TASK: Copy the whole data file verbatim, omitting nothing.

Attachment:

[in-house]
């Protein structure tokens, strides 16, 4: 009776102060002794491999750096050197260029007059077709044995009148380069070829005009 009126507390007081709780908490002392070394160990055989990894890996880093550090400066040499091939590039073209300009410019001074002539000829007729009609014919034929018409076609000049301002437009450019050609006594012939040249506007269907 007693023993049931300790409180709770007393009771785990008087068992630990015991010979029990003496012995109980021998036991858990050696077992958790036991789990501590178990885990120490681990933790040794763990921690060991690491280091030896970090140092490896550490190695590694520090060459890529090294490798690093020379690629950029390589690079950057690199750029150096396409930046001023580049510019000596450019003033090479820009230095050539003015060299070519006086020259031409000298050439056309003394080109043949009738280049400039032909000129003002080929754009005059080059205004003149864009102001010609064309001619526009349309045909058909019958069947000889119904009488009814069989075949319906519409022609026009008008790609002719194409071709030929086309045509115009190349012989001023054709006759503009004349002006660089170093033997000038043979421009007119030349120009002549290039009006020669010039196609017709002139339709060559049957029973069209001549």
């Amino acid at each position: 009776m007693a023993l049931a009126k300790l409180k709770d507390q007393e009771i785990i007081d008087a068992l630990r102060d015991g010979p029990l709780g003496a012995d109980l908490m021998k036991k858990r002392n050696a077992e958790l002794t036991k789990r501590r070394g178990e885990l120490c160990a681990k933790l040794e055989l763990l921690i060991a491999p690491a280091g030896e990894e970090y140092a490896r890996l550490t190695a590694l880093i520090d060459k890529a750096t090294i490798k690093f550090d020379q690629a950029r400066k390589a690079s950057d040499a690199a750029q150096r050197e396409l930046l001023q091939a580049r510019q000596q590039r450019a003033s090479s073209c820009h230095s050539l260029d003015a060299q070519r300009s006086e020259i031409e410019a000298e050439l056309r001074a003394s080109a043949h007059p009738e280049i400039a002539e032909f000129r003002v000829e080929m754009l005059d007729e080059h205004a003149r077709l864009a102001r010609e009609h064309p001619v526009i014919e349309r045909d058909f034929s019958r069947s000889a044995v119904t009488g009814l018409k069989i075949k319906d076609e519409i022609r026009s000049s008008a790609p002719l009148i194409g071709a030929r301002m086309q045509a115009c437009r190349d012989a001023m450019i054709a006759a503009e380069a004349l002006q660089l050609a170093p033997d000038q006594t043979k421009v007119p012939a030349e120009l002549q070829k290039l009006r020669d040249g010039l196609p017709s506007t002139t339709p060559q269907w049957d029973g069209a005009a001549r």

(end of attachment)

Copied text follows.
[in-house]
């Protein structure tokens, strides 16, 4: 009776102060002794491999750096050197260029007059077709044995009148380069070829005009 009126507390007081709780908490002392070394160990055989990894890996880093550090400066040499091939590039073209300009410019001074002539000829007729009609014919034929018409076609000049301002437009450019050609006594012939040249506007269907 007693023993049931300790409180709770007393009771785990008087068992630990015991010979029990003496012995109980021998036991858990050696077992958790036991789990501590178990885990120490681990933790040794763990921690060991690491280091030896970090140092490896550490190695590694520090060459890529090294490798690093020379690629950029390589690079950057690199750029150096396409930046001023580049510019000596450019003033090479820009230095050539003015060299070519006086020259031409000298050439056309003394080109043949009738280049400039032909000129003002080929754009005059080059205004003149864009102001010609064309001619526009349309045909058909019958069947000889119904009488009814069989075949319906519409022609026009008008790609002719194409071709030929086309045509115009190349012989001023054709006759503009004349002006660089170093033997000038043979421009007119030349120009002549290039009006020669010039196609017709002139339709060559049957029973069209001549």
């Amino acid at each position: 009776m007693a023993l049931a009126k300790l409180k709770d507390q007393e009771i785990i007081d008087a068992l630990r102060d015991g010979p029990l709780g003496a012995d109980l908490m021998k036991k858990r002392n050696a077992e958790l002794t036991k789990r501590r070394g178990e885990l120490c160990a681990k933790l040794e055989l763990l921690i060991a491999p690491a280091g030896e990894e970090y140092a490896r890996l550490t190695a590694l880093i520090d060459k890529a750096t090294i490798k690093f550090d020379q690629a950029r400066k390589a690079s950057d040499a690199a750029q150096r050197e396409l930046l001023q091939a580049r510019q000596q590039r450019a003033s090479s073209c820009h230095s050539l260029d003015a060299q070519r300009s006086e020259i031409e410019a000298e050439l056309r001074a003394s080109a043949h007059p009738e280049i400039a002539e032909f000129r003002v000829e080929m754009l005059d007729e080059h205004a003149r077709l864009a102001r010609e009609h064309p001619v526009i014919e349309r045909d058909f034929s019958r069947s000889a044995v119904t009488g009814l018409k069989i075949k319906d076609e519409i022609r026009s000049s008008a790609p002719l009148i194409g071709a030929r301002m086309q045509a115009c437009r190349d012989a001023m450019i054709a006759a503009e380069a004349l002006q660089l050609a170093p033997d000038q006594t043979k421009v007119p012939a030349e120009l002549q070829k290039l009006r020669d040249g010039l196609p017709s506007t002139t339709p060559q269907w049957d029973g069209a005009a001549r």